The dance numbers in this aren’t great. Gilda Gray’s dance numbers really show that she wasn’t much of a dancer. Wong’s dance number is meant to be exotic. The dancing here is not an athletic feat. It’s supposed to titillate and tantalize. Wong draws attention to her body by swaying her hips and using seductive arm movements.

Piccadilly was released last month by Kino Lorber in collaboration with The Milestone Company and the BFI. This Blu-ray includes a beautifully restored and remastered print from the BFI. I love how the restoration really enhances the sepia tones and the blue tint used throughout the film. My only complaint about this edition is the musical score which doesn't really seem to suit the film, especially when it comes to the dance sequences.

Extras on this disc include the talkie introduction, a documentary on the making of the score, a panel discussion at the San Francisco International Asian American Film Festival about Anna May Wong. I enjoyed listening to the audio commentary by film historian and critic Farran Smith Nehme who offers a lot of biographical information on the different players involved in Piccadilly.


Piccadilly (1929) is available wherever Kino Lorber Blu-rays are sold.

I share more thoughts about the film and the Blu-ray on episode #3 of The Classic Movie Roundup on YouTube. Watch here:

Thank you to Kino Lorber for sending me a copy of this Blu-ray for review!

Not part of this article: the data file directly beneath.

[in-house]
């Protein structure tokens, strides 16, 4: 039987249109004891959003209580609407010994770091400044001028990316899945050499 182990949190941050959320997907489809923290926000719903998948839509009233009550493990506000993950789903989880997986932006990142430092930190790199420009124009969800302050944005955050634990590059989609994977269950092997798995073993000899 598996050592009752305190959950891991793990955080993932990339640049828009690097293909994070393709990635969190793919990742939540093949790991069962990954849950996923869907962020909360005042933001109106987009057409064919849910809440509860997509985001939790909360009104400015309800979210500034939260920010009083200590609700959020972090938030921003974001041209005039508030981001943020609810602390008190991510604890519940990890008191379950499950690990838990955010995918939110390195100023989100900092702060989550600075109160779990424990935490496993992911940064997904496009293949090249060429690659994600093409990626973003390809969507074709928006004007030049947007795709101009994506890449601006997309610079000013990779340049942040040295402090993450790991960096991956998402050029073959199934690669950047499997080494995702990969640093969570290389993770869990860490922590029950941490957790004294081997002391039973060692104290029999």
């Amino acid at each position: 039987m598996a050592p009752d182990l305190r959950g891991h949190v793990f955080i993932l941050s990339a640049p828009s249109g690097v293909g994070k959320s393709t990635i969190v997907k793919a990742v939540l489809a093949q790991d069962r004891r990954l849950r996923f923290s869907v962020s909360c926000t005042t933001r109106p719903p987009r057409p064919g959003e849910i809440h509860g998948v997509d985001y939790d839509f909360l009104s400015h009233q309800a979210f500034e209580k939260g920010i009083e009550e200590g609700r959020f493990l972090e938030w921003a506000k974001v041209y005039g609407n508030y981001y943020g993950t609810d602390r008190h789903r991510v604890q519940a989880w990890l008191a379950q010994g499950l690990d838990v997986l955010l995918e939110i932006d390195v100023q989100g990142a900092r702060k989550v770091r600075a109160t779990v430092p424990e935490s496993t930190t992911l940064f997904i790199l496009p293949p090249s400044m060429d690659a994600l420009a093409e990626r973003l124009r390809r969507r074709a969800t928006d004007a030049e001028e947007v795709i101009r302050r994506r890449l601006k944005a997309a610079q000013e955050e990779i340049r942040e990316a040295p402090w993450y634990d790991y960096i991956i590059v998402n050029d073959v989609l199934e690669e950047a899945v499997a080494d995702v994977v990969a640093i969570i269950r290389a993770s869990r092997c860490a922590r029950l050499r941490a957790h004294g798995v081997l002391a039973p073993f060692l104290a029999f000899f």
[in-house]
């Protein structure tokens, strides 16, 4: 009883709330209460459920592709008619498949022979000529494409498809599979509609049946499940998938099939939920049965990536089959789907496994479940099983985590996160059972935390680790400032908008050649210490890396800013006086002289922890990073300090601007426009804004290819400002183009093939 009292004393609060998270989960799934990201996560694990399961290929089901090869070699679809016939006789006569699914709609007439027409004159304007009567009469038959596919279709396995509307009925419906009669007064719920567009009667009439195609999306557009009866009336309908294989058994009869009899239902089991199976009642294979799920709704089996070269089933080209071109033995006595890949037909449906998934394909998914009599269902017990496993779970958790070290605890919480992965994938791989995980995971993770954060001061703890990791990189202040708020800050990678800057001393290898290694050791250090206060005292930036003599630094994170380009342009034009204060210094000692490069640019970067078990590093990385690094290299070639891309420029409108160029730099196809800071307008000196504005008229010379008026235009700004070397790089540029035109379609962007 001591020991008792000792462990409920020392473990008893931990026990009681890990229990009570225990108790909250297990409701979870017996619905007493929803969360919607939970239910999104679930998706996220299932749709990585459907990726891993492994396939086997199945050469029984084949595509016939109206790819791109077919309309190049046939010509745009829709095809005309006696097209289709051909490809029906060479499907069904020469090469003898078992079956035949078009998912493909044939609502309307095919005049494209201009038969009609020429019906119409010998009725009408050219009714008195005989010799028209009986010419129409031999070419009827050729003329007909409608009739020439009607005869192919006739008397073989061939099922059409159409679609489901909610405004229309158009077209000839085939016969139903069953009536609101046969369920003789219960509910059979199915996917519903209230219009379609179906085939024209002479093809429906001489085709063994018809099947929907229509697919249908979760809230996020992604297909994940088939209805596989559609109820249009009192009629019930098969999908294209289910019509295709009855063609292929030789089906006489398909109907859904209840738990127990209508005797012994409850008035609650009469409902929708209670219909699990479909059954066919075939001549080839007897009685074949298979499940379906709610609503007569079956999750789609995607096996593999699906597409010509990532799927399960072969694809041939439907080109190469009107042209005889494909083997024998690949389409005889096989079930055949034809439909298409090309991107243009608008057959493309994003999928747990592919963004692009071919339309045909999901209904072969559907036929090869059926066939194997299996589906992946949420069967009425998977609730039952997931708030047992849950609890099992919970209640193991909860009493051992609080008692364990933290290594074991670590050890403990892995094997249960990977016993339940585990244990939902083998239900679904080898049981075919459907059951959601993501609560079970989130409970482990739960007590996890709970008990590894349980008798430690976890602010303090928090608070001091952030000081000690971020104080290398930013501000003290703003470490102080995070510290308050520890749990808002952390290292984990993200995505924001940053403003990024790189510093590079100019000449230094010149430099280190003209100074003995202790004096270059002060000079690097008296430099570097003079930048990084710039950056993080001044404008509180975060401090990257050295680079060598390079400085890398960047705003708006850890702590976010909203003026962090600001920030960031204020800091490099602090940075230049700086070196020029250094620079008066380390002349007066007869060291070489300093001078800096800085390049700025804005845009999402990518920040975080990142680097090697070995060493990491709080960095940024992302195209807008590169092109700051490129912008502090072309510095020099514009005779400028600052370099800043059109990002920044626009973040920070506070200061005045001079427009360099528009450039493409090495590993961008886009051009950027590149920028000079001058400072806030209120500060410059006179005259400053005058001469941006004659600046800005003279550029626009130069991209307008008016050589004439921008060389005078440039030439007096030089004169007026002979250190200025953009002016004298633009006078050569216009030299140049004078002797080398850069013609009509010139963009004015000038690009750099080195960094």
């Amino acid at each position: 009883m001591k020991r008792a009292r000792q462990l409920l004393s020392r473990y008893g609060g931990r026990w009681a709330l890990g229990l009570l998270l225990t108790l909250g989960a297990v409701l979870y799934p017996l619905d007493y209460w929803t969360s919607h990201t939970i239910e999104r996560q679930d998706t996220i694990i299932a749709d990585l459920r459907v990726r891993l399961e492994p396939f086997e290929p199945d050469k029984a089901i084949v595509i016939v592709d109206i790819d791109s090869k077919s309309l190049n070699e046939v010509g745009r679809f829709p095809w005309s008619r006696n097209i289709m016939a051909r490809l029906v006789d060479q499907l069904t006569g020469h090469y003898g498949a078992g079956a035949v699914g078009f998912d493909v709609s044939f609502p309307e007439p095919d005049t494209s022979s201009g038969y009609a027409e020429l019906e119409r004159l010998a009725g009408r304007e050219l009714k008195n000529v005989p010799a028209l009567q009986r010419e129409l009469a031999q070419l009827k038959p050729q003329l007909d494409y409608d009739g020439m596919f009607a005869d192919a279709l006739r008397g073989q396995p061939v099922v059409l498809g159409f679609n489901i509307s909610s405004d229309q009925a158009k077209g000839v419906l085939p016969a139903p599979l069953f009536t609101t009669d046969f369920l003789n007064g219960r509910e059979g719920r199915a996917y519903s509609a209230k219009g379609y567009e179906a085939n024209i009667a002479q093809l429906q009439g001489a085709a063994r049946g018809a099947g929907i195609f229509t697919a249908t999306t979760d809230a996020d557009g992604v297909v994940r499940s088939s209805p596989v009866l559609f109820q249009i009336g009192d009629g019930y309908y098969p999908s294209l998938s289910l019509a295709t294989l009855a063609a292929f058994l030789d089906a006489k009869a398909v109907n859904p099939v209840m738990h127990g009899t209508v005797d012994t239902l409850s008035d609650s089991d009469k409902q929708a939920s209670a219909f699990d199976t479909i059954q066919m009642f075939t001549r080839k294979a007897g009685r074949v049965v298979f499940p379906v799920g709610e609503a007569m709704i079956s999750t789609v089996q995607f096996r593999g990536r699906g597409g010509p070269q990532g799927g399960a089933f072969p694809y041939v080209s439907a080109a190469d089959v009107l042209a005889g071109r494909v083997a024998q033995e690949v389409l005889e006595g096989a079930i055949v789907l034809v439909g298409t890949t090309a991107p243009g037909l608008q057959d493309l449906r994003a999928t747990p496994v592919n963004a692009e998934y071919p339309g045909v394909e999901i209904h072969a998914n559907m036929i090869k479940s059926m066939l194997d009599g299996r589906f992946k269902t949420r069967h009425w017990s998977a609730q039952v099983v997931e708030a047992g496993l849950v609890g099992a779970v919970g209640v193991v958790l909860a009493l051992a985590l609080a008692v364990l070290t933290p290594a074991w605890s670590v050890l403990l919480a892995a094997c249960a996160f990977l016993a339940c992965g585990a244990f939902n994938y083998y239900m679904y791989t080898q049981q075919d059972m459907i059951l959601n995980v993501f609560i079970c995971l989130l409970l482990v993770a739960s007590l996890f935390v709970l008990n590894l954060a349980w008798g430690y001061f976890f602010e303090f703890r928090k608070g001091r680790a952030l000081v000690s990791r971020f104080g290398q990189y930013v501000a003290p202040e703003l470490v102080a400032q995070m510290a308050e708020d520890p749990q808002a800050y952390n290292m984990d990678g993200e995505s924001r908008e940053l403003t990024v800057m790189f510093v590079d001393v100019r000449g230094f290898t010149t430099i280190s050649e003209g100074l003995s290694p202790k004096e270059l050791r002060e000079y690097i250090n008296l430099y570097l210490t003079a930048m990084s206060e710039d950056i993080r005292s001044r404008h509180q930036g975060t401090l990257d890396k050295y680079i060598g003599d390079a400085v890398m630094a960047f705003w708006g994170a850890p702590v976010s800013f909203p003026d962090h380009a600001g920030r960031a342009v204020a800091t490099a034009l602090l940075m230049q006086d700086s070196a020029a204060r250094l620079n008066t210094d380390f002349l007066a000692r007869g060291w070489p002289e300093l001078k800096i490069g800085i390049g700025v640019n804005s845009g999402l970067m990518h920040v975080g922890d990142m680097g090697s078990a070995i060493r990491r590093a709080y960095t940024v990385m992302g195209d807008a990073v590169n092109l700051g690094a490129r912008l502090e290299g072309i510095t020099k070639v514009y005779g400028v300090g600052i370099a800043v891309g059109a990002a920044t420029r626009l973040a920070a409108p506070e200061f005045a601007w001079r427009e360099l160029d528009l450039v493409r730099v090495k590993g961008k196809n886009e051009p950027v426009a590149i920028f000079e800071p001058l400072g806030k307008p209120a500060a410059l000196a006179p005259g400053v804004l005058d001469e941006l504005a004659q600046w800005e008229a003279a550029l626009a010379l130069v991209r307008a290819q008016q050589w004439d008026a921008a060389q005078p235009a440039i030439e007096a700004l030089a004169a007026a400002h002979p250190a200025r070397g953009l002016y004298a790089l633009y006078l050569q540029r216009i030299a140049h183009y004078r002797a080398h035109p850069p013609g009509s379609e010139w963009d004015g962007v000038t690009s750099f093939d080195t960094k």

Thursday, June 8, 2023

Interview with Ben Model of Undercrank Productions


June 2023 marks the 10th anniversary of Undercrank Productions, a DVD distributor founded by silent film accompanist Ben Model. I've had the privilege to interview Ben Model at the TCM Classic Film Festival a few years ago. And now he's back with an interview for Out of the Past.

Check out my interview below. And if you're interested in buying some DVDs, Undercrank Productions titles are discounted on Critics Choice VideoDeep Discount and Movies Unlimited for a limited time.

Raquel Stecher: I really enjoyed your recent performance at the 2023 TCM Classic Film Festival for the Rin Tin Tin movie Clash of the Wolves (1925). It was a festival favorite for sure! Can you tell me a bit about how you became a silent film accompanist?

Ben Model: I got my start accompanying films while I was a film production student at NYU. I was a big silent film fan growing up, and also played piano. The first semester of the basic overview film history course we all took Freshman year was silent films. And I do mean silent – these were screened in 16mm prints that had no soundtracks. I don’t know what possessed me but the next year I volunteered to play for the silent film screenings, and found myself playing for 2 or sometimes 3 classes a week. I made a point of meeting film accompanists in NYC to get advice. William Perry – who was MoMA’s film pianist 1969-1982 and scored films for “The Silent Years” on PBS – was a big help. Lee Erwin, who was the organist at the revival theater “The Carnegie Hall Cinema”, became a friend and mentor – Lee had been a movie theater organist in the 1920s

Still from Clash of the Wolves (1925)

TCM's Jacqueline Stewart with Ben Model at the 2023 TCM Classic Film Festival

Raquel: Congratulations on the 10th anniversary of Undercrank Productions! How did your label come about and how did you come up with the name?